Sons of Liberty premiered on the History Channel on January 25 to a modest number of viewers and, at best, mixed reviews.
The three-night and six-hour long miniseries, Sons of Liberty, debuted with a total of 3.3 million viewers watching it. Deadline Hollywood explained what those numbers meant for the History Channel.
“Elsewhere, these numbers might be filed under Not Bad, but on History the bar is set very high. Back in May 2012, History entered the original scripted arena in a big way, when the premiere of its miniseries ‘Hatfields & McCoys’ drew a staggering 13.9 million total viewers, 4.8 million adults 18-49 and 5.8 million adults 25-54 from 9-11 PM to become the No. 1 nonsports telecast ever on ad-supported cable TV. History followed that up in March 2013 with the debut of miniseries ‘The Bible’ to a crowd of 13.1 million viewers in its 8-10 PM, making it that year’s most watched cable entertainment telecast.”
The Deadline article later added that the History Channel noted Sons of Liberty was the “most tweeted-about scripted series on television for the day.”
Meanwhile, reviewers are giving the Sons of Liberty miniseries mixed reviews, with many people noting significant historical inaccuracies.
Thomas Verenna at the Journal of the American Revolution wrote a lengthy review of Sons of Liberty where he praised parts of it but called out its rewriting of history.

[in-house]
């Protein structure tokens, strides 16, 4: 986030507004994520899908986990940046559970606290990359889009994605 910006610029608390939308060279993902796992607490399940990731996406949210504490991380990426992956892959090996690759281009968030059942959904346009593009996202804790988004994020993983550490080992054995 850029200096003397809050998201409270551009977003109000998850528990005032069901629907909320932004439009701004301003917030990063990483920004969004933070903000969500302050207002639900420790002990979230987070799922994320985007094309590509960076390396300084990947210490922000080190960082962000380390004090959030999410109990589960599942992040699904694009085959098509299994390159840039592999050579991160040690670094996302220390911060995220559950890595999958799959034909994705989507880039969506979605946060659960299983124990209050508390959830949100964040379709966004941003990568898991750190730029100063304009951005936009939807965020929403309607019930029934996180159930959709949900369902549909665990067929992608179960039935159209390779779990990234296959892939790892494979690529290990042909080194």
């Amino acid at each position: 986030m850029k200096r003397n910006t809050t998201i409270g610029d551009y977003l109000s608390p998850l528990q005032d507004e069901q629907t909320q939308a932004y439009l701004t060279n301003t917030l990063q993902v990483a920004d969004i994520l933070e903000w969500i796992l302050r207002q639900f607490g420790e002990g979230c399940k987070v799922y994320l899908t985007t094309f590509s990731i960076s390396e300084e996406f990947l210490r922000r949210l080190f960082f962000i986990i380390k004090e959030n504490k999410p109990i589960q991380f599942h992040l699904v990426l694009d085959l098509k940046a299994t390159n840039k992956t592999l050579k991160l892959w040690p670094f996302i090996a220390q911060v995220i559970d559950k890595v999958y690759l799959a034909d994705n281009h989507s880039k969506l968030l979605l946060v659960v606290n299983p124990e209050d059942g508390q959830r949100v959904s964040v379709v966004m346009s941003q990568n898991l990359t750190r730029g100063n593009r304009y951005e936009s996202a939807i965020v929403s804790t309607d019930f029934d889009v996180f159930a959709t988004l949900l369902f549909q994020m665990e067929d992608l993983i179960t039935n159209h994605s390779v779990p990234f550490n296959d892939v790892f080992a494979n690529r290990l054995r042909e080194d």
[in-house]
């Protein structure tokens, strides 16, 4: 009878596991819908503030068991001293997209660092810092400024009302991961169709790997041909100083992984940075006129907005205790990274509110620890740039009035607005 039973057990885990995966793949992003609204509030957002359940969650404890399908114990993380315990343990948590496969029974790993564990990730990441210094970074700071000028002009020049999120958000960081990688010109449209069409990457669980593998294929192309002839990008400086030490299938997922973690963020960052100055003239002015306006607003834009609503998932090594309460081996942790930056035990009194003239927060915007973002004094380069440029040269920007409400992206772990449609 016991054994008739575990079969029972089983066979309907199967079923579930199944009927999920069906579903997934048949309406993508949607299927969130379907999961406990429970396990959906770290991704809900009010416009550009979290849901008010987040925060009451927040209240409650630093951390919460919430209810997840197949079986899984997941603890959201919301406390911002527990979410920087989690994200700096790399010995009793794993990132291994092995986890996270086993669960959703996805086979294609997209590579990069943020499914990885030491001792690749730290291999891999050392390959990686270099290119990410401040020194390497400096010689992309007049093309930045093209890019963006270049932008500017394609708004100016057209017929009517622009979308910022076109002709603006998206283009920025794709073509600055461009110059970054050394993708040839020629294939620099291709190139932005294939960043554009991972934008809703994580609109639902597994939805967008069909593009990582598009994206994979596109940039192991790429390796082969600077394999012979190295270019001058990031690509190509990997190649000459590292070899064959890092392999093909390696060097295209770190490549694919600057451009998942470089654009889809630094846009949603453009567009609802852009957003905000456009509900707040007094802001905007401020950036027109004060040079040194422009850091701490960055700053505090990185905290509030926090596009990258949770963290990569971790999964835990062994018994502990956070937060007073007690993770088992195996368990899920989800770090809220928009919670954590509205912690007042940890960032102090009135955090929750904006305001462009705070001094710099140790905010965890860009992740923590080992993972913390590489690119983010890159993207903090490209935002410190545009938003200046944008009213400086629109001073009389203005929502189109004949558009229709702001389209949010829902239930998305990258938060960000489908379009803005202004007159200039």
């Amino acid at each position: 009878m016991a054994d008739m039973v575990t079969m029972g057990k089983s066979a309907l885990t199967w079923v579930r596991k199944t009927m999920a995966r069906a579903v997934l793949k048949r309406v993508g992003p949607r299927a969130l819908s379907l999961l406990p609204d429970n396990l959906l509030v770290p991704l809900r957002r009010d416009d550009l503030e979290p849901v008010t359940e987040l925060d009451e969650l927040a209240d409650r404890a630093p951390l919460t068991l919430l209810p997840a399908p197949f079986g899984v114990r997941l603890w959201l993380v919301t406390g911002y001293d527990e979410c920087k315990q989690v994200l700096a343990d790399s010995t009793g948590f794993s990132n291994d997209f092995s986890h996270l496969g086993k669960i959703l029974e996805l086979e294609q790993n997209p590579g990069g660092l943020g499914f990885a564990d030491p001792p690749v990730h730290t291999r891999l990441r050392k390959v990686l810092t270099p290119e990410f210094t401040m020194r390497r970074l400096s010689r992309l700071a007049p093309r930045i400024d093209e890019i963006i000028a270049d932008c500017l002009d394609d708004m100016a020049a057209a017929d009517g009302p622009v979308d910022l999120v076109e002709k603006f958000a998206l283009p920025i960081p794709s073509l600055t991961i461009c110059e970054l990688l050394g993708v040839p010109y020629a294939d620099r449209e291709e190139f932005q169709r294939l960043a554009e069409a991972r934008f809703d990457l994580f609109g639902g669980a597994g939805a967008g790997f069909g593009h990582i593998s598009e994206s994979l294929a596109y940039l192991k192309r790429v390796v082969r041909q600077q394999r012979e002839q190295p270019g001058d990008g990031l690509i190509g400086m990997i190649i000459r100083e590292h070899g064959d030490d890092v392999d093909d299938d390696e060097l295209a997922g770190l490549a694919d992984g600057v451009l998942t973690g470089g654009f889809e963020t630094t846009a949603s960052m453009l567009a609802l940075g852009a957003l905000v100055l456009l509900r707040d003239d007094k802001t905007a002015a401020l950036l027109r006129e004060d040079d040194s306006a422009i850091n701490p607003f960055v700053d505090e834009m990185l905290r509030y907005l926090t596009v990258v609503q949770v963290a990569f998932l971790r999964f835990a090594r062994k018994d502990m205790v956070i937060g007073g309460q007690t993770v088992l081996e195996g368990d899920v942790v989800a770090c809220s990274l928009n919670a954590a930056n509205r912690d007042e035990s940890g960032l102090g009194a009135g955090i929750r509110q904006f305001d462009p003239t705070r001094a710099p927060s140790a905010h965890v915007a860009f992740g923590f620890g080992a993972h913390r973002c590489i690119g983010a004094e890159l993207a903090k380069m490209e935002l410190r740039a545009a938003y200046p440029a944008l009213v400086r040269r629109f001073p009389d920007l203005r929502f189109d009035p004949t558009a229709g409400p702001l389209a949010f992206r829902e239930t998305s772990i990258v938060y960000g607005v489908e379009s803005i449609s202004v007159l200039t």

“As historical fiction (actually, it’s more of an alternate history) the miniseries is very successful. The acting is superb, some of the scenes are very clever, the special effects are fantastic (and believable), and—believe it or not—they actually included variations in the colors of the British soldiers’ uniforms (not all of the red coats have buff lapels, cuff and collars; some have yellow and some blue)! This is actually a huge step up from previous dramatizations of British soldiers.”
Verenna then added if viewers are looking for facts about the historical Sons of Liberty or the American Revolutionary War, they shouldn’t “plan on discovering” them in Sons of Liberty. Following that, he goes through each episode and lists many of the historical inaccuracies he identifies throughout the miniseries.
Mary McNamara writing at the Los Angeles Times also found that “‘Sons of Liberty’ takes a few too many liberties on History.”
Meanwhile, P.J. Gladnick of Newsbusters thought the liberties taken with the historical record were so bad that the first episode “wasn’t quite as bad as ‘Sam Adams: Vampire Hunter’ but it was close.” He ended his blog post by asking, “Exit question: Which is more historically accurate, ‘Sons of Liberty’ or ‘Ancient Aliens’?” in reference to the often-mocked History Channel mainstay program.
Others, such as David Wiegand writing at the San Francisco Chronicle, thought the lack of attention to historical detail didn’t take away from the overall viewing experience.
“OK, so the History Channel may take license here and there with factual accuracy: That doesn’t mean ‘Sons of Liberty’ is a flop.”
The miniseries concludes on January 27, and the History Channel should have a better idea at that time how their loose interpretation of history fared with viewers.
The Inquisitr previously reported on how Sons of Liberty wanted to emphasize the “wild side” of the American Revolution, and how the miniseries was not meant to be a documentary.
[Image of Emily Berrington as Margaret Kemble Gage, via official History Channel Twitter account]